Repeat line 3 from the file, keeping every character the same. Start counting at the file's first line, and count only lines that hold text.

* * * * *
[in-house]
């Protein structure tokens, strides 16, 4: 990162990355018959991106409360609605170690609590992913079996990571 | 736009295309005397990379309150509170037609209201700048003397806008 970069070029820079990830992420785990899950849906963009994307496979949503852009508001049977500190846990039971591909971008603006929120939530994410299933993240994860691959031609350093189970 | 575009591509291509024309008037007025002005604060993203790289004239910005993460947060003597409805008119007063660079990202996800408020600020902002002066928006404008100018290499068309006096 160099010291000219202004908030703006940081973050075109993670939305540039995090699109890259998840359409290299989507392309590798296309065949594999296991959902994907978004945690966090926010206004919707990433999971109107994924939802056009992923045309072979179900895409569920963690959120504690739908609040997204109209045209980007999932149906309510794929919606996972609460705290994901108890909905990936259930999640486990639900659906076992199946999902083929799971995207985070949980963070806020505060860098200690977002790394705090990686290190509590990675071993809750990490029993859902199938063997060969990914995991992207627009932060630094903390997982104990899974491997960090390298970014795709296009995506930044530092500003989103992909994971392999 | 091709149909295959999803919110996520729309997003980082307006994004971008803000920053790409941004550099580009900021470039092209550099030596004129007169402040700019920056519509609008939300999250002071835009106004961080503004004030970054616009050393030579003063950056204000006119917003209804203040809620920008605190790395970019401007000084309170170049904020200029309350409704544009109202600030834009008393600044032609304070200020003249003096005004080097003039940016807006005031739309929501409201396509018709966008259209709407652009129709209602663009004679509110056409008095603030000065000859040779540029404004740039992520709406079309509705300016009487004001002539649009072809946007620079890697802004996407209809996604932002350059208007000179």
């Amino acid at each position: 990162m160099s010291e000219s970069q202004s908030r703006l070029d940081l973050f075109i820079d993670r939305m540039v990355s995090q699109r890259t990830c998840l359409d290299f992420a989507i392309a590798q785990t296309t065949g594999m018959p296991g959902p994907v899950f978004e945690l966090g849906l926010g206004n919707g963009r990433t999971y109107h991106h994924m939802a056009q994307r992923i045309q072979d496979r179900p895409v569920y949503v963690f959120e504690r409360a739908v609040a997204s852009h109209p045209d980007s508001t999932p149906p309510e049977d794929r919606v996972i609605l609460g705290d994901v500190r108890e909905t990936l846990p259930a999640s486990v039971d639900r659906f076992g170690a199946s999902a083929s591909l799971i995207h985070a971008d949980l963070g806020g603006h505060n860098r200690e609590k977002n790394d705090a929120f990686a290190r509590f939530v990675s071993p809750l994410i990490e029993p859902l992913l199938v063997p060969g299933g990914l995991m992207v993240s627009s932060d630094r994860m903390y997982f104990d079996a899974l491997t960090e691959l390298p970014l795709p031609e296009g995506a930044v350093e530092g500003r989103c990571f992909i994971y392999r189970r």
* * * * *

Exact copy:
């Amino acid at each position: 990162m160099s010291e000219s970069q202004s908030r703006l070029d940081l973050f075109i820079d993670r939305m540039v990355s995090q699109r890259t990830c998840l359409d290299f992420a989507i392309a590798q785990t296309t065949g594999m018959p296991g959902p994907v899950f978004e945690l966090g849906l926010g206004n919707g963009r990433t999971y109107h991106h994924m939802a056009q994307r992923i045309q072979d496979r179900p895409v569920y949503v963690f959120e504690r409360a739908v609040a997204s852009h109209p045209d980007s508001t999932p149906p309510e049977d794929r919606v996972i609605l609460g705290d994901v500190r108890e909905t990936l846990p259930a999640s486990v039971d639900r659906f076992g170690a199946s999902a083929s591909l799971i995207h985070a971008d949980l963070g806020g603006h505060n860098r200690e609590k977002n790394d705090a929120f990686a290190r509590f939530v990675s071993p809750l994410i990490e029993p859902l992913l199938v063997p060969g299933g990914l995991m992207v993240s627009s932060d630094r994860m903390y997982f104990d079996a899974l491997t960090e691959l390298p970014l795709p031609e296009g995506a930044v350093e530092g500003r989103c990571f992909i994971y392999r189970r």